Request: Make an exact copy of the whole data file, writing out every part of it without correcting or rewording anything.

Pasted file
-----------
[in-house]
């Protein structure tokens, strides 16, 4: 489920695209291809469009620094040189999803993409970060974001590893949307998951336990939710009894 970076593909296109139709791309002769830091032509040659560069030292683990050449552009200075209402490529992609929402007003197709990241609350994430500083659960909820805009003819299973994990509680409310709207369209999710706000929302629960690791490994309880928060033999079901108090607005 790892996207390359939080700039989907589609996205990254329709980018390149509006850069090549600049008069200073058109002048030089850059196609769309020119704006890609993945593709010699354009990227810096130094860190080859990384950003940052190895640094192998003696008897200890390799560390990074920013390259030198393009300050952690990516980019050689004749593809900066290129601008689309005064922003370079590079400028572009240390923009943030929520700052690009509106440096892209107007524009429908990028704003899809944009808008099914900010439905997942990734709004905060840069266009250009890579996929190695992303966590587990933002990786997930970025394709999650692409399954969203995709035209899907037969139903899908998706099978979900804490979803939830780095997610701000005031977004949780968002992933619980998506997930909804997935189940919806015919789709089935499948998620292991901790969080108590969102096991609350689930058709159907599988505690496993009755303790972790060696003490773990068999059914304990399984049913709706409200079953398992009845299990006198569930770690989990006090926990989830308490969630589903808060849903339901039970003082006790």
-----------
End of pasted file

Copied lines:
[in-house]
């Protein structure tokens, strides 16, 4: 489920695209291809469009620094040189999803993409970060974001590893949307998951336990939710009894 970076593909296109139709791309002769830091032509040659560069030292683990050449552009200075209402490529992609929402007003197709990241609350994430500083659960909820805009003819299973994990509680409310709207369209999710706000929302629960690791490994309880928060033999079901108090607005 790892996207390359939080700039989907589609996205990254329709980018390149509006850069090549600049008069200073058109002048030089850059196609769309020119704006890609993945593709010699354009990227810096130094860190080859990384950003940052190895640094192998003696008897200890390799560390990074920013390259030198393009300050952690990516980019050689004749593809900066290129601008689309005064922003370079590079400028572009240390923009943030929520700052690009509106440096892209107007524009429908990028704003899809944009808008099914900010439905997942990734709004905060840069266009250009890579996929190695992303966590587990933002990786997930970025394709999650692409399954969203995709035209899907037969139903899908998706099978979900804490979803939830780095997610701000005031977004949780968002992933619980998506997930909804997935189940919806015919789709089935499948998620292991901790969080108590969102096991609350689930058709159907599988505690496993009755303790972790060696003490773990068999059914304990399984049913709706409200079953398992009845299990006198569930770690989990006090926990989830308490969630589903808060849903339901039970003082006790």